Financial Literacy Month—the perfect time to focus on better managing your personal finances for the good of your family’s future. You don’t need a degree in finance to manage money well, but you do need to master some basics. The first step is to find out where you stand.
The following four numbers will help give you a clear picture of your current finances:
1. Expected monthly income
By knowing how much money you have to work with, you can better plan your spending to stay within that amount. If you have regular paychecks of the same amount each time, it’s easy to identify your monthly income by simply adding them up to get the total. However, if you are paid irregularly, or the amount varies, this can be trickier. Obtain as accurate of a number as possible by looking at previous income you’ve received and carefully basing future income estimates accordingly.
2. Total debt
Debt is one of the most significant obstacles to achieving financial goals. If you have a lot of debt, especially from credit cards, it’s important to prioritize paying it down. The first step is to find out exactly how much you owe.
3. Net worth
Net worth is a measurement of your wealth, and it’s a number that can change depending on your current financial situation. It’s calculated by adding up all your assets (things you own, money you have in savings, etc.) and then subtracting all your debts from that number. Use this simple worksheet to calculate your current net worth.
4. Credit score
Your credit score is important because banks and other lenders use it to decide whether or not to give you a loan. If you have a low credit score, you may not qualify for a loan at all, or you may qualify but be required to pay a higher interest rate. Knowing your credit score gives you the heads up to be able to take steps to improve it if it’s low and maintain it if it’s high. Credit scores are based on the information in your credit report so you will want to check it annually to ensure all the reported information is correct. You can obtain free credit reports at annualcreditreport.com.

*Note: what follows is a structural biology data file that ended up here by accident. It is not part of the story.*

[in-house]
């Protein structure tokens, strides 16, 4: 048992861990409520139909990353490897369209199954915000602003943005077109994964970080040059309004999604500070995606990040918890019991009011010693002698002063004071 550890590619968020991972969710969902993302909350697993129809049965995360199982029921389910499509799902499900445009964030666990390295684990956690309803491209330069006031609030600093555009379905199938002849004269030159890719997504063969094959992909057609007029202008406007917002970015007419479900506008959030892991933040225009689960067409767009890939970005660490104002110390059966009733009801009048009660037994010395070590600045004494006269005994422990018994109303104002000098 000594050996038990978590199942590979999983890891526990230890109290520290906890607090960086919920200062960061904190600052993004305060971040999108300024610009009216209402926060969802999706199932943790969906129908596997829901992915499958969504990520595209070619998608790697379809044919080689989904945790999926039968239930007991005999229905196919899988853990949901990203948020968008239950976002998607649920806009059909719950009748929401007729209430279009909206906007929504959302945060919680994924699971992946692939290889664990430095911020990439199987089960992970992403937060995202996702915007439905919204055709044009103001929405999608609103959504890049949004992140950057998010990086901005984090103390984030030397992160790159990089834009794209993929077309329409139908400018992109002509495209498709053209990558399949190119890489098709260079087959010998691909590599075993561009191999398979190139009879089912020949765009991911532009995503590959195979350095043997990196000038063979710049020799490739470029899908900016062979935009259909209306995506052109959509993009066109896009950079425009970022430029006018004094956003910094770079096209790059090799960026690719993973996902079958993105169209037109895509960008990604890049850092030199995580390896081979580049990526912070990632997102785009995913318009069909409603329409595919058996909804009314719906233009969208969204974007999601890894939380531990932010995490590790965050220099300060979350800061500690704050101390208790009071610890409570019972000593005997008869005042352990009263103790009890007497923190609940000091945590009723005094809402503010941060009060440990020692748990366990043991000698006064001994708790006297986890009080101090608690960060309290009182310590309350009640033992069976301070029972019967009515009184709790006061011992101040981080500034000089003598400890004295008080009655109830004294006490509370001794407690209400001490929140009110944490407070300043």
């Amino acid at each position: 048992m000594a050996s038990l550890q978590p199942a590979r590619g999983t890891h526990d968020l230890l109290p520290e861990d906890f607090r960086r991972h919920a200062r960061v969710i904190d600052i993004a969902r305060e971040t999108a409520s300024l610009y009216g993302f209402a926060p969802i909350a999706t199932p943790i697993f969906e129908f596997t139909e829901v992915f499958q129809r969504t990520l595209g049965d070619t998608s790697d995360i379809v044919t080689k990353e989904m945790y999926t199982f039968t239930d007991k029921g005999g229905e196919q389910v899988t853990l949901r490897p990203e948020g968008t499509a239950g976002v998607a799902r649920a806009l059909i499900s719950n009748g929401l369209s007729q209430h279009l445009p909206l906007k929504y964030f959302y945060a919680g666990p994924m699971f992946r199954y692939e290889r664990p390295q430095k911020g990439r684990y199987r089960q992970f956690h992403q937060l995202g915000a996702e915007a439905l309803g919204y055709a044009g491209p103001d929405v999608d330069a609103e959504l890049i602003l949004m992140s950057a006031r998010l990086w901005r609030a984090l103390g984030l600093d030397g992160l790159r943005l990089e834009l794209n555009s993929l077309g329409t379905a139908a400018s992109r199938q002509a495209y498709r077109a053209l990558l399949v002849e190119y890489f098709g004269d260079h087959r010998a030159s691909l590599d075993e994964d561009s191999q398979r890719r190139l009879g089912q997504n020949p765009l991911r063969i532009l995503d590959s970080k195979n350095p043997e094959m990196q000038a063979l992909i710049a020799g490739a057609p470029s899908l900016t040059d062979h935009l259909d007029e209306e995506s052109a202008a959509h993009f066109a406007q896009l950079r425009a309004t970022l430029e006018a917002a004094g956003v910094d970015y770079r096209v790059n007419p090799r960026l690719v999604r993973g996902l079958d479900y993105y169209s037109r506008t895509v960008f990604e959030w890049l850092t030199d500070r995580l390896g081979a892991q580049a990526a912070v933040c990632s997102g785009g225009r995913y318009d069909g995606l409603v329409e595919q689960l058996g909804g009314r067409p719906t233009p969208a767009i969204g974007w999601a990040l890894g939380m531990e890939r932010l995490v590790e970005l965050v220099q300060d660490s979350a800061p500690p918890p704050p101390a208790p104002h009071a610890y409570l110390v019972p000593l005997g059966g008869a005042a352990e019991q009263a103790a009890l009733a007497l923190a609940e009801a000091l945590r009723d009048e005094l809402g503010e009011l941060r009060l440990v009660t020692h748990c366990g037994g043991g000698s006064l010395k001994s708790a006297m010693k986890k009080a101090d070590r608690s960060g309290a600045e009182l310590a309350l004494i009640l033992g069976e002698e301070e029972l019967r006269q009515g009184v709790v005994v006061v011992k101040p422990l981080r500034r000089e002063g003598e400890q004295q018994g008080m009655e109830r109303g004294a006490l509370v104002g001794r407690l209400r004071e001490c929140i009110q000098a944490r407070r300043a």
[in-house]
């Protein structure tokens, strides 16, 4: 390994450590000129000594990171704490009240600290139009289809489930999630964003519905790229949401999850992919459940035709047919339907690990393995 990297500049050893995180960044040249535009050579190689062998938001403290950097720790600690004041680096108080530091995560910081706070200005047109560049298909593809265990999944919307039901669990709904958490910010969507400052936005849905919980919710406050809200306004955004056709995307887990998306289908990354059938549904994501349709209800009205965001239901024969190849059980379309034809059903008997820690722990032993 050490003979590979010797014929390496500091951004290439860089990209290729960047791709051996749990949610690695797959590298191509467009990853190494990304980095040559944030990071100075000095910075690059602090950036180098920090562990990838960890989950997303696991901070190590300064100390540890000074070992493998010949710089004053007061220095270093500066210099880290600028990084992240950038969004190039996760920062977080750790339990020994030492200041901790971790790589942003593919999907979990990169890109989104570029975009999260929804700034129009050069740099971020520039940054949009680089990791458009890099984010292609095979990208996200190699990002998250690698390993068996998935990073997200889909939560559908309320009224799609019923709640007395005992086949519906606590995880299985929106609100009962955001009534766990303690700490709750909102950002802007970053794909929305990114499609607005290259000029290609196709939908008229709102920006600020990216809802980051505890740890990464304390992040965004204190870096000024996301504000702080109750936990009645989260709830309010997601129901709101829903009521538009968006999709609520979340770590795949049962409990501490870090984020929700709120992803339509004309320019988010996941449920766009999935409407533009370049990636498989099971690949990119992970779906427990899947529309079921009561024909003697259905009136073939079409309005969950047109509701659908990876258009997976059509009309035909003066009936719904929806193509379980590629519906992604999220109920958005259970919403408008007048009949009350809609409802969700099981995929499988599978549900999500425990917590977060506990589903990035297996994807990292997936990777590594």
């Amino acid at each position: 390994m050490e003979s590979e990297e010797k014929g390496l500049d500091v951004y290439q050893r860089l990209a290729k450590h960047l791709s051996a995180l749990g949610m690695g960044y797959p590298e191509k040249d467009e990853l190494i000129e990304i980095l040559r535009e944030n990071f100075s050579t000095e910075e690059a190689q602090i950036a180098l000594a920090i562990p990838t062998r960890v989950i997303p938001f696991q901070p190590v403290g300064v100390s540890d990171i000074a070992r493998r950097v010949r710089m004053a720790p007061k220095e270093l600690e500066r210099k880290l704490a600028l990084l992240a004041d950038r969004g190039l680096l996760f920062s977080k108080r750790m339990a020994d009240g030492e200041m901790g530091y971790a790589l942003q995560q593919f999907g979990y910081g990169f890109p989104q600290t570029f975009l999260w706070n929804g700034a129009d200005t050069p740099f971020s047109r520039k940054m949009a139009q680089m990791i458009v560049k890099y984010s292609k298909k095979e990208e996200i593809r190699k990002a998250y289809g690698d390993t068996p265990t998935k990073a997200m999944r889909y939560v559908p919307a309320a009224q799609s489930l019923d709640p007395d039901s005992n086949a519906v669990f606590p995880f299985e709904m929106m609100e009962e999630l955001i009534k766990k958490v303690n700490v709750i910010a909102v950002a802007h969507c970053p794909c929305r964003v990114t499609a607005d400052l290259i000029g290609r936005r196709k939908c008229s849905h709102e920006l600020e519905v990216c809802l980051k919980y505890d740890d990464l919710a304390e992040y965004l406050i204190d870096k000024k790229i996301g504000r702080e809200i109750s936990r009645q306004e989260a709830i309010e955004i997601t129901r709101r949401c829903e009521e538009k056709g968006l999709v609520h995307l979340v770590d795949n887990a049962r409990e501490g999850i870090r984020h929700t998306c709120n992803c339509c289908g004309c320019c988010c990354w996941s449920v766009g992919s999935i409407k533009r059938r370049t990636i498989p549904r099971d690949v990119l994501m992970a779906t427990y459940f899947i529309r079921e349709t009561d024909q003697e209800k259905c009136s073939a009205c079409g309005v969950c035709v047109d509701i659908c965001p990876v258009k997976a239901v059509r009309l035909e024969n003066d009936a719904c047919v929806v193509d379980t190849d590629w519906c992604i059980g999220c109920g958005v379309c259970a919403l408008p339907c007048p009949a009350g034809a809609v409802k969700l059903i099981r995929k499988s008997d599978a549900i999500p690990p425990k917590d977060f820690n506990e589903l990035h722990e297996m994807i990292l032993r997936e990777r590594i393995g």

Next Step: Establish priorities and goals
Once you have a good idea of your current financial situation based on the above numbers, it’s time to evaluate your spending priorities. A good approach is to make a list of all the things you need or want to do with your money such as paying down debt, saving for a car or house, taking a family vacation, or saving for retirement. Designate each item as either a need or a want and then rank in order of importance. For example, if you have a large amount of debt, it’s a good idea to make paying it down a higher priority than saving for a vacation.
Next, use this priority list to decide your short-, mid-, and long-term financial goals. For example, a short-term goal could be to start building your emergency fund by opening an AGFinancial Demand Certificate and begin regularly contributing to it. A mid-term goal could be to continue building that emergency savings until it contains three to six months of household expenses. A long-term goal could be to save enough for retirement.
Ultimately, Financial Literacy Month is about increasing your ability to achieve the financial goals that are important to you. Knowing your numbers is the first step. Take time this month to identify where you stand and make a plan for moving forward.